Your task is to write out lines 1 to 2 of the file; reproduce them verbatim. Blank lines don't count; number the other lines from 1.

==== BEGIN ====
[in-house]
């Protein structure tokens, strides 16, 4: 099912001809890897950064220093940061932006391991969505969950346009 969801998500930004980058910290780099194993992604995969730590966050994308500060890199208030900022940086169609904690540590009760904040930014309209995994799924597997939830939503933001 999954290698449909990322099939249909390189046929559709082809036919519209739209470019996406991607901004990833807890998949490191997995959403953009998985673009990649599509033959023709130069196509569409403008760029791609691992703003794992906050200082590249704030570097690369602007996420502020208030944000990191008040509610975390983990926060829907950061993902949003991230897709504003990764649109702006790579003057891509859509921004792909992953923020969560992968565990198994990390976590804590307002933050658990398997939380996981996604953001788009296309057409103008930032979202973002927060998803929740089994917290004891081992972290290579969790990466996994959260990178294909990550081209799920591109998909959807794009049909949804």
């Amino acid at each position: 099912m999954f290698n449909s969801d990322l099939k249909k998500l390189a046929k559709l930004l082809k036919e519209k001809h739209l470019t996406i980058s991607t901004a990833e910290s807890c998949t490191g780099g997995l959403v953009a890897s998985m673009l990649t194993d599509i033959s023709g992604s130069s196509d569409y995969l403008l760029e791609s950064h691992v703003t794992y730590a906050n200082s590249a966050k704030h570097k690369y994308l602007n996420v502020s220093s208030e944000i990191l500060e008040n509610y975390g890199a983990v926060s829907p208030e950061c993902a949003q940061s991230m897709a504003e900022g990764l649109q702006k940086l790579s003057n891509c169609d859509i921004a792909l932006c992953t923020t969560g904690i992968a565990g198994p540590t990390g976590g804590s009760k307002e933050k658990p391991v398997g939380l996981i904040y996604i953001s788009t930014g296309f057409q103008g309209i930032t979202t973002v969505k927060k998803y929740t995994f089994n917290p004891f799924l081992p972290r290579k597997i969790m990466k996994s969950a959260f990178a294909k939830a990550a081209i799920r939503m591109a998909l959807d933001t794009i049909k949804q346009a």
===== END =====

[in-house]
């Protein structure tokens, strides 16, 4: 099912001809890897950064220093940061932006391991969505969950346009 969801998500930004980058910290780099194993992604995969730590966050994308500060890199208030900022940086169609904690540590009760904040930014309209995994799924597997939830939503933001 999954290698449909990322099939249909390189046929559709082809036919519209739209470019996406991607901004990833807890998949490191997995959403953009998985673009990649599509033959023709130069196509569409403008760029791609691992703003794992906050200082590249704030570097690369602007996420502020208030944000990191008040509610975390983990926060829907950061993902949003991230897709504003990764649109702006790579003057891509859509921004792909992953923020969560992968565990198994990390976590804590307002933050658990398997939380996981996604953001788009296309057409103008930032979202973002927060998803929740089994917290004891081992972290290579969790990466996994959260990178294909990550081209799920591109998909959807794009049909949804």